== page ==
Fig. 5.

Principles underlying FTIR difference spectroscopy. Top figure shows example of a protein which undergoes a structural change from state X to Y which involves a single carboxylate or carboxylic acid group (carbonyl shown in red circle). Bottom figure shows spectral differences expected in the 1700–1800 cm−1 arising from the hypothesized protonation of a carboxylate group (yellow band) or hydrogen bond change involving the hypothesized carboxylic acid group (blue bands). Overall magnitude of these changes is expected to be less than 1 mOD.

Principles underlying FTIR difference spectroscopy. Top figure shows example of a protein which undergoes a structural change from state X to Y which involves a single carboxylate or carboxylic acid group (carbonyl shown in red circle). Bottom figure shows spectral differences expected in the 1700–1800 cm−1 arising from the hypothesized protonation of a carboxylate group (yellow band) or hydrogen bond change involving the hypothesized carboxylic acid group (blue bands). Overall magnitude of these changes is expected to be less than 1 mOD.

As shown in Fig. 5, even a small change in a protein involving a single carboxylic group, should in principle be detected in the FTIR difference spectrum of a protein. However, despite many early attempts, it was not until 1981 that we first succeeded in obtaining a high/signal noise FTIR differences of a membrane protein [213]. This was accomplished using BR in its native PM, which as described above can be incorporated into a highly order multilamellar film using the ISD method. Furthermore, unlike rhodopsin, BR exhibits a photocycle which allows repeated differences to be acquired and signal averaged (Fig. 6).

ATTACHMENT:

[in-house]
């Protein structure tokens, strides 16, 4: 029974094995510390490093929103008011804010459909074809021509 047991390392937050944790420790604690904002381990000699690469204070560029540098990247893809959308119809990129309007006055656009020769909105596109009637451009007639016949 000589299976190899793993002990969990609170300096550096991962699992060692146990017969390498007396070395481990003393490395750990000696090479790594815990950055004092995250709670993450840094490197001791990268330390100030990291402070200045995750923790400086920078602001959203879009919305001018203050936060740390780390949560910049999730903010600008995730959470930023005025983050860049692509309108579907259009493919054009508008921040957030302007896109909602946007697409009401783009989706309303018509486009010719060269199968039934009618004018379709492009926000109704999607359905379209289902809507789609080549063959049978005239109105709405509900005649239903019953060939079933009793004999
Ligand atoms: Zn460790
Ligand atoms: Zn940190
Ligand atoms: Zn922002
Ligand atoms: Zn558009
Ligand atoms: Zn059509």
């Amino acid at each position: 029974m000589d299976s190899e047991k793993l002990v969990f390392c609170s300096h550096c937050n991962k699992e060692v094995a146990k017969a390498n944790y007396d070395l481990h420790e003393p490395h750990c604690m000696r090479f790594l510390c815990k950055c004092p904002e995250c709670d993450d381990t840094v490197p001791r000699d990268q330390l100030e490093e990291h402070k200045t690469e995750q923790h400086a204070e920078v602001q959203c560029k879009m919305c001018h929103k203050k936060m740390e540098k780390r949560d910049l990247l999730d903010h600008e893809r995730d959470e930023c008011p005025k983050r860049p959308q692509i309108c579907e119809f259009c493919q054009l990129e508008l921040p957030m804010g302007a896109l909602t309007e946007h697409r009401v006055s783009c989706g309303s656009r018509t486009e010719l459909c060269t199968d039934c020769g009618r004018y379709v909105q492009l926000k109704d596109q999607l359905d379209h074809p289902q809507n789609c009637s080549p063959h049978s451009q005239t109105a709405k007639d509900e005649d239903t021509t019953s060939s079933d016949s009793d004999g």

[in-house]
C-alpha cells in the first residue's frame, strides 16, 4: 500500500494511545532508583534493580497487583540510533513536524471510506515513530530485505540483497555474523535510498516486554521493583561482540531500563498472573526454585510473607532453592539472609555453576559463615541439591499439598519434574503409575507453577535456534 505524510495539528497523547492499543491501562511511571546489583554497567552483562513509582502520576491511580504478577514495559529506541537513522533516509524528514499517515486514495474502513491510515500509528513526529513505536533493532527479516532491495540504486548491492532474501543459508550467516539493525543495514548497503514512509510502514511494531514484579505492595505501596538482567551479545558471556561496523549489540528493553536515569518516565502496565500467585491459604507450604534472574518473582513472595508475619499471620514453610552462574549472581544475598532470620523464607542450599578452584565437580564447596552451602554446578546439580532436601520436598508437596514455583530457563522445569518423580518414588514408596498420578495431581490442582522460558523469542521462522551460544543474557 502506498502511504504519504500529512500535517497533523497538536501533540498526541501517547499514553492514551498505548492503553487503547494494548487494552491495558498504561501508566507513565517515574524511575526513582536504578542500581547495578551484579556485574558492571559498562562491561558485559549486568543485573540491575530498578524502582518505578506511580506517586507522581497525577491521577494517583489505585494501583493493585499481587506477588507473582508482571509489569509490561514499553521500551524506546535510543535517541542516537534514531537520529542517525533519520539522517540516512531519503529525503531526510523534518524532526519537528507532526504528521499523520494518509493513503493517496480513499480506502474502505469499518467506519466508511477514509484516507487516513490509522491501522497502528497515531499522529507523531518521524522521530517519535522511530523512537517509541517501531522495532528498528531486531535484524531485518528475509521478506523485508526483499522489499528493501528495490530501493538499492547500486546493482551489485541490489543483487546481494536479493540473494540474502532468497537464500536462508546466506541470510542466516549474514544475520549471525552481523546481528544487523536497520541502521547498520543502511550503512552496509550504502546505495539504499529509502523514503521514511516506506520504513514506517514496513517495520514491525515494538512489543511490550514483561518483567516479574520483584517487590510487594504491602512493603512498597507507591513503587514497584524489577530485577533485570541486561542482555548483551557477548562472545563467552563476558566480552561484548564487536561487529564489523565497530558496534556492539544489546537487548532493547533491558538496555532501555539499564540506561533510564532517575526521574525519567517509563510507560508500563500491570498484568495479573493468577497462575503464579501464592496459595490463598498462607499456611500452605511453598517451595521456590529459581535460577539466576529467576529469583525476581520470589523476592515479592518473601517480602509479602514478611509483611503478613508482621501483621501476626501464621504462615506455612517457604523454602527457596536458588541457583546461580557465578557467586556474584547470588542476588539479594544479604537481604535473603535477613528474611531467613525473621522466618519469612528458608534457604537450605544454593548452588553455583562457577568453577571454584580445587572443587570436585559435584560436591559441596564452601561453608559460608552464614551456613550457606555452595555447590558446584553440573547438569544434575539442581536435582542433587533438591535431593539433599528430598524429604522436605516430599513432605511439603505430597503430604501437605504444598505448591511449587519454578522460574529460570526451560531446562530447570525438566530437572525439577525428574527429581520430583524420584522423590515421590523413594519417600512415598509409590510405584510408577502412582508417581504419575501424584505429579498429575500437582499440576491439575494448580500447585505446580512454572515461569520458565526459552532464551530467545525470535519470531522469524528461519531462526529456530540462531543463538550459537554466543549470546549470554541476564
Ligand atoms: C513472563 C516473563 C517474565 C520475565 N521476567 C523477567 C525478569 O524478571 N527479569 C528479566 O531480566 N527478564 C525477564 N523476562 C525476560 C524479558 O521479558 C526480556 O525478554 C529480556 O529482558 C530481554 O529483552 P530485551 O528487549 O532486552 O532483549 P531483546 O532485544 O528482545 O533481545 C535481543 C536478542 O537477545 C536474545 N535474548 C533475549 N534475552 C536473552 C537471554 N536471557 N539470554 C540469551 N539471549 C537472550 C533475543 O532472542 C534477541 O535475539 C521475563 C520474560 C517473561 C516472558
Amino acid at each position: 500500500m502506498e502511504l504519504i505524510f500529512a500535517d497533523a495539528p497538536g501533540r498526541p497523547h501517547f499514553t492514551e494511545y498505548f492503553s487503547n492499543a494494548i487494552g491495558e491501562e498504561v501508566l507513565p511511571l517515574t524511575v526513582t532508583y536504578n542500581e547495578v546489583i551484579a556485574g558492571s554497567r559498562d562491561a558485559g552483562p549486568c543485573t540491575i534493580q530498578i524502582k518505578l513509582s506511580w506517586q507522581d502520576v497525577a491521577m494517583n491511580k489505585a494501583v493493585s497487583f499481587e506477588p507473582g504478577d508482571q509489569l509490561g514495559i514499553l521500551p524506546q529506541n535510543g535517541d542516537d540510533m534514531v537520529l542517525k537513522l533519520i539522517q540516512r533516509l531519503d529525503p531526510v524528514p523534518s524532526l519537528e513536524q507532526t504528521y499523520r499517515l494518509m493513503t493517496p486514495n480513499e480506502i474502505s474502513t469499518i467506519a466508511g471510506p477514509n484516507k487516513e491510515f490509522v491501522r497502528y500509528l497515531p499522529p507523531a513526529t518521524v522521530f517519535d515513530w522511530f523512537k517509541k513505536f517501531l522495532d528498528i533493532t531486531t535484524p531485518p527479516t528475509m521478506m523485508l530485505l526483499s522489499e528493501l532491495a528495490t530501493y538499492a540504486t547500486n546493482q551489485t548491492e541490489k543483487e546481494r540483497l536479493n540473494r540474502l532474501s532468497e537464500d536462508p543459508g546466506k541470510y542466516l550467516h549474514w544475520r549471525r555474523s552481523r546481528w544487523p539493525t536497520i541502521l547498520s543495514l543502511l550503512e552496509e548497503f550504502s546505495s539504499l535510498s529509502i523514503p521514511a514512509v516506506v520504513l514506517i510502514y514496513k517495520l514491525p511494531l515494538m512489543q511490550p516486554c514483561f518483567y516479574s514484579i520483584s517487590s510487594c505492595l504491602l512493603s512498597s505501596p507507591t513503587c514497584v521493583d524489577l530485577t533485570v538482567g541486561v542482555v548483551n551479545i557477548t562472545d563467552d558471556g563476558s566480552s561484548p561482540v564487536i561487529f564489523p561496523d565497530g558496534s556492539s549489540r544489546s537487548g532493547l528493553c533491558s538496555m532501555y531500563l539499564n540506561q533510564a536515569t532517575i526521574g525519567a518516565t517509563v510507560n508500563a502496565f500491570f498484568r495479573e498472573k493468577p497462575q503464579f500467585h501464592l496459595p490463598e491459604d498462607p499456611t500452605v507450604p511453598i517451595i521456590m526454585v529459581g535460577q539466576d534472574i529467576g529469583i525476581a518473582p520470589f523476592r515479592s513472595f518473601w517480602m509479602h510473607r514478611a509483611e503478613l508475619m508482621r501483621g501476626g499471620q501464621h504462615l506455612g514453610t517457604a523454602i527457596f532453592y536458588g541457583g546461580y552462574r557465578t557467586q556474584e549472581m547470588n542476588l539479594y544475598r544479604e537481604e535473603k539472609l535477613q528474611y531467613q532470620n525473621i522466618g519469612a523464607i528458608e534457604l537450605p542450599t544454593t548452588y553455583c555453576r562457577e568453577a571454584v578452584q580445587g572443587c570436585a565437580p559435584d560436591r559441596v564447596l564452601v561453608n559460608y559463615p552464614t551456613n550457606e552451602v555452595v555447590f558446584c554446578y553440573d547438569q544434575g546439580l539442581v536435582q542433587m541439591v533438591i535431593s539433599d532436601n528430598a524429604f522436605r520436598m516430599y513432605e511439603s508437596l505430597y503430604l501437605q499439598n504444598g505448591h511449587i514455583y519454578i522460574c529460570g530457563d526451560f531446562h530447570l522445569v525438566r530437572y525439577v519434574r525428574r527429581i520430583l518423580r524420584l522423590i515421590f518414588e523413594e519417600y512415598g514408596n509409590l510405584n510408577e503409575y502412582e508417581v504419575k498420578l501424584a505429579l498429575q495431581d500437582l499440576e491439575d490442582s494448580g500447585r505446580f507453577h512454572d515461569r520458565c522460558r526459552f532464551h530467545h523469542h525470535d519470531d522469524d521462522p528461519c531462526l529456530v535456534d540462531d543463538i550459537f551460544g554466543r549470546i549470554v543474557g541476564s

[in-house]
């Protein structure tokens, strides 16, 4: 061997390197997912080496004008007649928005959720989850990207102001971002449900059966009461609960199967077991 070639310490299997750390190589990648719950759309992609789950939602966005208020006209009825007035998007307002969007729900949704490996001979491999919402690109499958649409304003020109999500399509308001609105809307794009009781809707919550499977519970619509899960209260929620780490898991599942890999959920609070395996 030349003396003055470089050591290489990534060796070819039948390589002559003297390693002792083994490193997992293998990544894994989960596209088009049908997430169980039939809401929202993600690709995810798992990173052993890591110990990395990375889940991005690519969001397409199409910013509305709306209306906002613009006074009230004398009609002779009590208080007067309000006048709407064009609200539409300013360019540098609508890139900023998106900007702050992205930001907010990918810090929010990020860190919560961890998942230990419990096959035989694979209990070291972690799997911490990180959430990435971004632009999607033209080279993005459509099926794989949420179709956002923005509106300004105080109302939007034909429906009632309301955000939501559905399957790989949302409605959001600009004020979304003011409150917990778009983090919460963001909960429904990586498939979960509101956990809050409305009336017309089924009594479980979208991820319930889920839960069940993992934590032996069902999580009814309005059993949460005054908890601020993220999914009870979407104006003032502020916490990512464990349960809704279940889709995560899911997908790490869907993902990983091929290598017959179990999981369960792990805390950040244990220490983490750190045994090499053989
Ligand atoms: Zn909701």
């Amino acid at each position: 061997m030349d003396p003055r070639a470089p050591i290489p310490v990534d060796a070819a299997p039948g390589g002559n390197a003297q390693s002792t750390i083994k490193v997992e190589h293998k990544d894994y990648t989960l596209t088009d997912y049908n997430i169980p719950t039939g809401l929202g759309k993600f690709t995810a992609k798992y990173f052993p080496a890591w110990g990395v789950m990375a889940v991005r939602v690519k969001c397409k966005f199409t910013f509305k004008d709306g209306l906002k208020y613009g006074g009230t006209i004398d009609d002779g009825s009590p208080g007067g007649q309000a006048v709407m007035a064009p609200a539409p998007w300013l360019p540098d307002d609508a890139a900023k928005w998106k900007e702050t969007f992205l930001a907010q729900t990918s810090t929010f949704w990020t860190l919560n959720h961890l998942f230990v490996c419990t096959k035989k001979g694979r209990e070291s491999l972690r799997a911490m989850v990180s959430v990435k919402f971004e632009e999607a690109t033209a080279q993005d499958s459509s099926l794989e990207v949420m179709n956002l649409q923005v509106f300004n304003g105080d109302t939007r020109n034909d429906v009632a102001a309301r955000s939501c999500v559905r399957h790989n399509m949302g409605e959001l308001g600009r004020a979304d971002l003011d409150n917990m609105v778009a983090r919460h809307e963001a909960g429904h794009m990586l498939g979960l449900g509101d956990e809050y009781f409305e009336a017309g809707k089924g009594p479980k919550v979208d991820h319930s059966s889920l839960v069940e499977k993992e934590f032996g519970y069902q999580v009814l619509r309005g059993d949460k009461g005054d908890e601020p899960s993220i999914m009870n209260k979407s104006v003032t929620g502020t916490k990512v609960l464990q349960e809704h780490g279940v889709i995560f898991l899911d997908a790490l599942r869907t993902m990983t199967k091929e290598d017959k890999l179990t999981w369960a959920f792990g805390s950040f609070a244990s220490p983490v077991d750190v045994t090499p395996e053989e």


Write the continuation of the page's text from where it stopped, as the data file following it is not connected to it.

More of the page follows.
Fig. 6.

The BR photocycle: After absorption of a photon (yellow arrow) by light-adapt BR570 the photocycle consists of a series of intermediate states that ultimately returns back to the original light-adapted BR570 state. By dehydrating purple membrane films, the decay of the M412 intermediate is significantly slowed to over 30 seconds. Subscripts designates the wavelength of maximum visible absorption (adapted from [126]).

The BR photocycle: After absorption of a photon (yellow arrow) by light-adapt BR570 the photocycle consists of a series of intermediate states that ultimately returns back to the original light-adapted BR570 state. By dehydrating purple membrane films, the decay of the M412 intermediate is significantly slowed to over 30 seconds. Subscripts designates the wavelength of maximum visible absorption (adapted from [126]).
Fig. 7.